Victor Connell, MD ’74
A healthy and enjoyable life should be a balance between work and some other interests. Set a reasonable limit on your workplace hours and make sure that your schedule allows enough time to get to know your regular patients and enjoy the art of practicing medicine. Make enough time outside of medicine for friends, family, and pursuing other interests. Maintain a healthy lifestyle, including regular exercise.
Marshall Ruffin, MD ’78
I would tell that physician there are many ways in which she or he can use her or his skills, knowledge, and experience as a physician to find fulfillment in work. Try writing, consulting, or teaching. Take courses in health economics and health care business. Try working in administration or working for a business involved in health care. Health care involves one-fifth of the nation’s economy. Surely there are many jobs of interest to a bright physician.
Stephen Friedland, MD ’57
I would say that if you are financially secure, retire from practice and do something else in the universe of medicine; I still chair our hospital’s ethics committee. Alternatively, do something entirely different, either as a volunteer or for remuneration. I would sincerely hope that you have some interests other than medicine.
William Ericson, MD ’83
Say “no” to the things you know are not right. Set limits. Establish reasonable goals and expectations and, on a daily basis, try to eliminate the 20 percent of your life that causes the 80 percent of your grief.
Tamara Fountain, MD ’88
Maintain hobbies outside medicine, particularly if they involve moving your body. Exercise and being outside are therapeutic in and of themselves. Volunteering and mission work can remind you of the joys that come with our profession. Being able to practice without the burden of EHR documentation, insurance clearance, and ungrateful, entitled patients with sky-high expectations is a great antidote for what ails the U.S. health care delivery system.
As much as you can, control your work circumstances. Because many of us are increasingly employees, there is less and less of that control available, so try to carve out time away from your paying job. Pursue alone time and family time, maintain a hobby, maybe a pastime that you may have relinquished in your quest for professional fulfillment. These are the joys that a well-rounded life gives you. Unhealthy immersion in a stressful, increasingly toxic climate will take its toll.
David Fogelson, MD ’77
Peer support is key. Take time to meet with your peers for clinical supervision; I have scheduled 90 minutes of peer supervision weekly. Your colleagues will help you develop a sense of mastery over difficult clinical cases. Take control of your schedule and give yourself time to listen to and treat the patient who is hurting; do not treat only the organ that is hurting. Stay in the present and focus on the case in hand, and don’t fret over the next ten patients waiting to be seen.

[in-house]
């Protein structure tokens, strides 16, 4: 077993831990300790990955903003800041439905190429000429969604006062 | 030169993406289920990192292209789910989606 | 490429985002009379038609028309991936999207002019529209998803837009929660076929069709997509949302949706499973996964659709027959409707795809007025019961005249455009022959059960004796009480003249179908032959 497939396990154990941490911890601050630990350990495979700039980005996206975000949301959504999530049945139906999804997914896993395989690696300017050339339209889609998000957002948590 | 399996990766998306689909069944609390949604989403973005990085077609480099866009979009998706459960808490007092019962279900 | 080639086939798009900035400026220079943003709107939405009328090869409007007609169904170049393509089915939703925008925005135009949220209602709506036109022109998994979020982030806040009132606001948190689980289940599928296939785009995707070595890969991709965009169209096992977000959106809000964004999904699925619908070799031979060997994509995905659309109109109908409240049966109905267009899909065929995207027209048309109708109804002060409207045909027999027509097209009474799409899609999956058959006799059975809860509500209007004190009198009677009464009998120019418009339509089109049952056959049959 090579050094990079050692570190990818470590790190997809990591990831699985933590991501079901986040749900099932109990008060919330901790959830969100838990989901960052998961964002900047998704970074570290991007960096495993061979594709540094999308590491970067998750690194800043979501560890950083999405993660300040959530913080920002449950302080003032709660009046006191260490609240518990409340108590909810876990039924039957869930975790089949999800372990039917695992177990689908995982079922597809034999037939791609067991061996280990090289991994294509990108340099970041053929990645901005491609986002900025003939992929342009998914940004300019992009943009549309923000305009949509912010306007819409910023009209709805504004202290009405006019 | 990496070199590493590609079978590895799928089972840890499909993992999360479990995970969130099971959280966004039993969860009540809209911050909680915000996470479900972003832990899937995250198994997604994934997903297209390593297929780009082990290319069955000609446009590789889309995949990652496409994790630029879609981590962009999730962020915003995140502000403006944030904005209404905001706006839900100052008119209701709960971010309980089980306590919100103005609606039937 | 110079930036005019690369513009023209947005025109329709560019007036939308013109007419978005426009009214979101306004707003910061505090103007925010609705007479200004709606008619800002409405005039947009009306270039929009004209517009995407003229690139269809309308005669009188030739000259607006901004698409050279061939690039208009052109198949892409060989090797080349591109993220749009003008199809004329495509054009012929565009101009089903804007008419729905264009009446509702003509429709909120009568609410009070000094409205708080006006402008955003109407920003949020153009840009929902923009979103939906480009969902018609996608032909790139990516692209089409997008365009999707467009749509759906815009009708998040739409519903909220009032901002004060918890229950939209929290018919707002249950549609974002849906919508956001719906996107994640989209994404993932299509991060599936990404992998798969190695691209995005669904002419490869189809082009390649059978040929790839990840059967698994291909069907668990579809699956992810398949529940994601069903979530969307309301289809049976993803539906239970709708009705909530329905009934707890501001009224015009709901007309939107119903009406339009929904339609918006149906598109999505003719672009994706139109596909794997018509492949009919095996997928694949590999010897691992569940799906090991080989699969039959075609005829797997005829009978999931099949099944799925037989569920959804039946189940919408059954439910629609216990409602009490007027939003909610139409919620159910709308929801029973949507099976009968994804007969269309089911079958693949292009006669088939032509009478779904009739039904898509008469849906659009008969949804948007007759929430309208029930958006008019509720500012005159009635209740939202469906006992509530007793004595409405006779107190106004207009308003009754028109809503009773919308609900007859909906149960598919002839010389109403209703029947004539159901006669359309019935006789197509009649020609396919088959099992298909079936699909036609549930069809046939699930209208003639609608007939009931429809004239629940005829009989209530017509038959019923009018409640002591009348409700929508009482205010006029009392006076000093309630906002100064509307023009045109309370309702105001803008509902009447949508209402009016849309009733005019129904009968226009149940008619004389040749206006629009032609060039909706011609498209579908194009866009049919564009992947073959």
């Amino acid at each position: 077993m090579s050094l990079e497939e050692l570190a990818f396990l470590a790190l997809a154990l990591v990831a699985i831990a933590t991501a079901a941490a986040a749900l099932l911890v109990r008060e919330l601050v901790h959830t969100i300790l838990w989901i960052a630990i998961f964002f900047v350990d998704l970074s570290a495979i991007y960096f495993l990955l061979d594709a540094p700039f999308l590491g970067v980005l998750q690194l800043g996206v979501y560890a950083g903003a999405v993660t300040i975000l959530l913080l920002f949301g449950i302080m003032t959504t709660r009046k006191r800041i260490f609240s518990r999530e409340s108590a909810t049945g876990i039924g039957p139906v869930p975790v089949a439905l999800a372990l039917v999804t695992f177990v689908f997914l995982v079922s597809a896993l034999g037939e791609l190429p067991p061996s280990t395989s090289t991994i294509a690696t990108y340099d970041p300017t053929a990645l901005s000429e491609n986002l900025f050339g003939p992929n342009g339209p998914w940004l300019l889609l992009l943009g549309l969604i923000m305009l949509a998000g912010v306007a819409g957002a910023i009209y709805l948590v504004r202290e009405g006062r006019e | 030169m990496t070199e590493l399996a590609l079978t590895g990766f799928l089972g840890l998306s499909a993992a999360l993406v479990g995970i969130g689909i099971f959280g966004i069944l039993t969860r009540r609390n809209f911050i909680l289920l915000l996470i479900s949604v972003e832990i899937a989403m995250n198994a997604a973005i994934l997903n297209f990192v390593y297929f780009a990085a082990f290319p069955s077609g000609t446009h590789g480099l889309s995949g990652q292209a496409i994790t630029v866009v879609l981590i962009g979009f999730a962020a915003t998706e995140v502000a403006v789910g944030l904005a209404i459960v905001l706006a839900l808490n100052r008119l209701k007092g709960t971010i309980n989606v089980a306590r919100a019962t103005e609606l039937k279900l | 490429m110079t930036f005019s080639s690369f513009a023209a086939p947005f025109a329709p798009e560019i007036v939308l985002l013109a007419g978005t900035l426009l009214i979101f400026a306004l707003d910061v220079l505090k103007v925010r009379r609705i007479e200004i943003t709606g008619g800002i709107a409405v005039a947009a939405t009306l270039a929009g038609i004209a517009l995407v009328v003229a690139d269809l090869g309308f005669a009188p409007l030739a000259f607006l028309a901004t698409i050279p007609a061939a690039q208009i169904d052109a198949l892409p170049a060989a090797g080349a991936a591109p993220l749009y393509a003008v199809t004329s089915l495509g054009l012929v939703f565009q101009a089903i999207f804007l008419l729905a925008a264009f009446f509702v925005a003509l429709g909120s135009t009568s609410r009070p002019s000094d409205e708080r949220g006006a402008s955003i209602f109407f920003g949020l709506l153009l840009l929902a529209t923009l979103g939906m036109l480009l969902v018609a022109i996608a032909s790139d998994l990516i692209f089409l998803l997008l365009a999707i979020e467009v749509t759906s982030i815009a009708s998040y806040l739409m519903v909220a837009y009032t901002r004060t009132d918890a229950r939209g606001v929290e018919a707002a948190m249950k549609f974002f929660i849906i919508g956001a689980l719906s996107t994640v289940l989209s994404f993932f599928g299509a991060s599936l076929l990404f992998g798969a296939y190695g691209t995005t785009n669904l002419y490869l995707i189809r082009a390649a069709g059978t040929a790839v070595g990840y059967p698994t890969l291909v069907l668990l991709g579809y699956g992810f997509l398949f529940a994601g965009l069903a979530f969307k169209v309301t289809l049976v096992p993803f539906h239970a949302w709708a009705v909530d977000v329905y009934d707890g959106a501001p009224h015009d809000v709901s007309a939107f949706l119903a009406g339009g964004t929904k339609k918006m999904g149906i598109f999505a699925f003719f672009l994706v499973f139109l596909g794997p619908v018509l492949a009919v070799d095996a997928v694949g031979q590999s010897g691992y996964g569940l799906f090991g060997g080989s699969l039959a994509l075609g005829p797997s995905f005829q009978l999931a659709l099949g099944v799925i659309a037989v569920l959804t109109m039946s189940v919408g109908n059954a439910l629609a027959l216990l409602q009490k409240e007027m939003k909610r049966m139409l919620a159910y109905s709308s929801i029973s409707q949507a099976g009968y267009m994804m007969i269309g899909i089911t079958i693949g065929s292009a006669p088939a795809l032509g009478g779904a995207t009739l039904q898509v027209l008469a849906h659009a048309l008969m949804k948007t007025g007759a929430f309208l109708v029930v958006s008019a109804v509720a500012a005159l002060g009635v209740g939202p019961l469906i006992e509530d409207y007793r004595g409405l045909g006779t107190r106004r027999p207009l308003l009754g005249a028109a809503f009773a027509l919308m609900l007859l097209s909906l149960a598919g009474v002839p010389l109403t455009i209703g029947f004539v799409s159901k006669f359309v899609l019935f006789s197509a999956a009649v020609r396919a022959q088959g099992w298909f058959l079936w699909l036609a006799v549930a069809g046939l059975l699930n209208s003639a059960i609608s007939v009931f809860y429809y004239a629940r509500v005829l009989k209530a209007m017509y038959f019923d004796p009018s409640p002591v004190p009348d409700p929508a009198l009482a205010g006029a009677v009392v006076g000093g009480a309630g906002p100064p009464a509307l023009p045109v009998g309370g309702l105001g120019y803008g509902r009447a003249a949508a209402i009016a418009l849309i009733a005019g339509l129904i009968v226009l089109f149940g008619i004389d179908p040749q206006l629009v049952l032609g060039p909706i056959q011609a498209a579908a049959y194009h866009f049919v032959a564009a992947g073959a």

Richard Peinert, MD ’73
All the symposia on this advocate “me time” as the cure. Frankly, I think this is way off. The real cause of burnout, in my humble opinion, is that the “suits” in medicine don’t care or even want to hear from the docs. Sadly, we abdicated power years ago. We have been marginalized and that is the real cause of burnout. The EMR is just another tool to keep us that way.
Samyukta Mullangi, MD ’15
What you can let go, let go. What you can outsource, outsource. The key to having it all is understanding that you never will.
Maintain hobbies outside medicine, particularly if they involve moving your body.
Gordon Bae, MD ’16
We may not be able to change the demands of our work, but we can perform activities to decrease emotional exhaustion. These include exercising, eating well, sleeping well, journaling, meditating, practicing gratitude, developing deeper relationships, and decreasing screen time. Because of our responsibilities in our work and personal lives, not all of us can do all of this. But I think we can do one activity, even if it is just five minutes of exercise each morning.
But this is just one man’s opinion.
Nathan Selden, MD ’93
Work within a system that understands this problem, with other physicians and nurses who are committed to change, and in a culture that respects clinician wellness or is on the way to a meaningful change that you can be a part of. If you are not at such a place, you need to make a change.
Samuel Katz, MD ’52
Burnout is not a problem for me. Enjoy your contact with others and your ability to help them. Slow down.
Richard Hirschhorn, MD ’58
The physician should have other activities that have as much effect as his medical career.
Ernest Bergel, MD ’56
Physician burnout is not a unitary disorder. Each case must be evaluated individually. There is, however, one urgent recommendation that I would give to the profession as a whole: Insist on a single, free, electronic health record system that all hospitals, clinics, and private practices must use. Then make it as hack proof as possible, since it will certainly be attacked.
Hugh Hermann, MD ’54
If you are suffering burnout, it is your own fault for not balancing your life in medicine with sports, hobbies, and family.
Joseph Barr, MD ’60
I’m 84 and not burned out yet, although if I had to live life over with all the rules and regulations that MDs now face, I probably would have burned out many years ago.
Brandon Lujan, MD ’02